Neither will be available soon, however. The smaller iMac, Schiller said Tuesday, will ship next month -- no firmer date than that -- and the 27-inch won't appear until December. As of Tuesday night, Apple listed the new iMacs on its online store, but was not taking pre-orders. Apple has not said why the new desktops face such long delays, nor has it responded to questions about the inability to pre-order an iMac.
Along with the new Retina 13-inch MacBook Pro and iMacs, Apple also tweaked the Mac Mini by switching to newer Intel processors, the dual-core i5 and quad-core i7. The Mini's prices -- $599 for the lowest-priced model, $999 for one configured for OS X Server that packs two hard drives -- remained the same as the previous generation.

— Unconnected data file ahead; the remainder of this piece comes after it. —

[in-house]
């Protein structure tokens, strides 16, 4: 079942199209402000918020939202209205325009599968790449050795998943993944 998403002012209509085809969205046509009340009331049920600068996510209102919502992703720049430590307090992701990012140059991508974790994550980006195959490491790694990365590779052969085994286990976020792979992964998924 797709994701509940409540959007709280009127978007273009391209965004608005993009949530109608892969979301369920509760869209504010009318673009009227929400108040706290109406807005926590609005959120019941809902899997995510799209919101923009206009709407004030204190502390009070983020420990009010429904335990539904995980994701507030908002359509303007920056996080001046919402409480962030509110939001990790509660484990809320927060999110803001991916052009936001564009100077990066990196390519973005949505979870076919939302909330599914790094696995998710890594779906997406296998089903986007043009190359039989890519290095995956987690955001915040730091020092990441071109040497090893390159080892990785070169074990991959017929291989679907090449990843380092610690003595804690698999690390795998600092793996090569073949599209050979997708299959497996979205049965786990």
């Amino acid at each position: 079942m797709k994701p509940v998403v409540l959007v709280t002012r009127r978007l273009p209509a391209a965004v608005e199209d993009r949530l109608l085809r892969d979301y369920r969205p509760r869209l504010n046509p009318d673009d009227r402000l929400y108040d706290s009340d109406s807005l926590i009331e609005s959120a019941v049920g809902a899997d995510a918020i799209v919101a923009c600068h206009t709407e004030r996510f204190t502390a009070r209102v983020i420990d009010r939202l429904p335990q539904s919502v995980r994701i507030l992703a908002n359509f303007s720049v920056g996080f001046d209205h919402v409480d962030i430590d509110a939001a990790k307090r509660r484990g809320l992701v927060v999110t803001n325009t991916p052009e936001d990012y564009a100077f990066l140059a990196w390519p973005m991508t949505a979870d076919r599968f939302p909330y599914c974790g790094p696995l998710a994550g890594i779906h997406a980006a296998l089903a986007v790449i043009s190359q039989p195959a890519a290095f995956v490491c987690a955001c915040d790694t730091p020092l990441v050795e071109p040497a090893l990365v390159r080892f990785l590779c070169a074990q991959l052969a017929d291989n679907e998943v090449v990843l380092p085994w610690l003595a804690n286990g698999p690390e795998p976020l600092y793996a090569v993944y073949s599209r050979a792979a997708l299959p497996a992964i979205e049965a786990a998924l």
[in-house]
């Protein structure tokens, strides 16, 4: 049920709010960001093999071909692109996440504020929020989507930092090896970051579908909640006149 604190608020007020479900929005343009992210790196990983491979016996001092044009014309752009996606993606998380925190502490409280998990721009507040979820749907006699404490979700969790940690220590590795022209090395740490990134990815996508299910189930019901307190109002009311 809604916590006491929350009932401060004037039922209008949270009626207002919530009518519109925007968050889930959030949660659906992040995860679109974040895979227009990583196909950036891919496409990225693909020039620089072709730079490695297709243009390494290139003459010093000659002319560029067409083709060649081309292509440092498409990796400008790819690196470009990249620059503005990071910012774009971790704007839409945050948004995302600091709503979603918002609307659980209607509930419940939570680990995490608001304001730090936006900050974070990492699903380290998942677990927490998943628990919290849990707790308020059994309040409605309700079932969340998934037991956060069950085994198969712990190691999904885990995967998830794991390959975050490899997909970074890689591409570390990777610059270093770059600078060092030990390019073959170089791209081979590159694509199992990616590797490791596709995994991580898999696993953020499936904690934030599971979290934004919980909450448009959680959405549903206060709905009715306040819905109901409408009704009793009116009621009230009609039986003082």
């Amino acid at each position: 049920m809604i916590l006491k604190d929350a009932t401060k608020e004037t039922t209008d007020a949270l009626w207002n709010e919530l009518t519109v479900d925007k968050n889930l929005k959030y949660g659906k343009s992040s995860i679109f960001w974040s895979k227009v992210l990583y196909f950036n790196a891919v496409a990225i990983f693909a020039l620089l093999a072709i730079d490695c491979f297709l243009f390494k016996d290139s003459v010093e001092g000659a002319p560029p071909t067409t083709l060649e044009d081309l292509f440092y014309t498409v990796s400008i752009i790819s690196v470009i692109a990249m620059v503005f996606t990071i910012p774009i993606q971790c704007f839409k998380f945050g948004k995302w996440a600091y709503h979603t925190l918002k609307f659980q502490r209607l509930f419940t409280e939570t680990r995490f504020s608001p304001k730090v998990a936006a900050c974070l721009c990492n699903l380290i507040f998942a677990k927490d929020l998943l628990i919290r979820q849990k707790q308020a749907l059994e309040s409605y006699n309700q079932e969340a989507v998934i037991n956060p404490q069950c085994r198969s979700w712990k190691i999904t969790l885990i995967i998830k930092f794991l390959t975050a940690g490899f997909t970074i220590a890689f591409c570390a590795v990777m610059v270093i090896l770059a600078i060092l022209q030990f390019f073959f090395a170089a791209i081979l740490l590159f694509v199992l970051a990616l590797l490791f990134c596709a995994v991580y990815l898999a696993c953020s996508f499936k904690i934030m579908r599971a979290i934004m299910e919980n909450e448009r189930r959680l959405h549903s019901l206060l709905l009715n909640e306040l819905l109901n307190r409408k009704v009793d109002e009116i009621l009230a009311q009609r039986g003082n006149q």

Although the Mac is the longest-lived product in Apple's portfolio, with the first model coming off the line in 1984, personal computers are now a small part of the company's business. In the quarter that ended June 30, Mac sales accounted for just 14% of Apple's total revenue, less than a third of the iPhone's contribution and about half of the iPad's.
Gregg Keizer covers Microsoft, security issues, Apple, Web browsers and general technology breaking news for Computerworld. Follow Gregg on Twitter at @gkeizer, or subscribe to Gregg's RSS feed. His email address is firstname.lastname@example.org.
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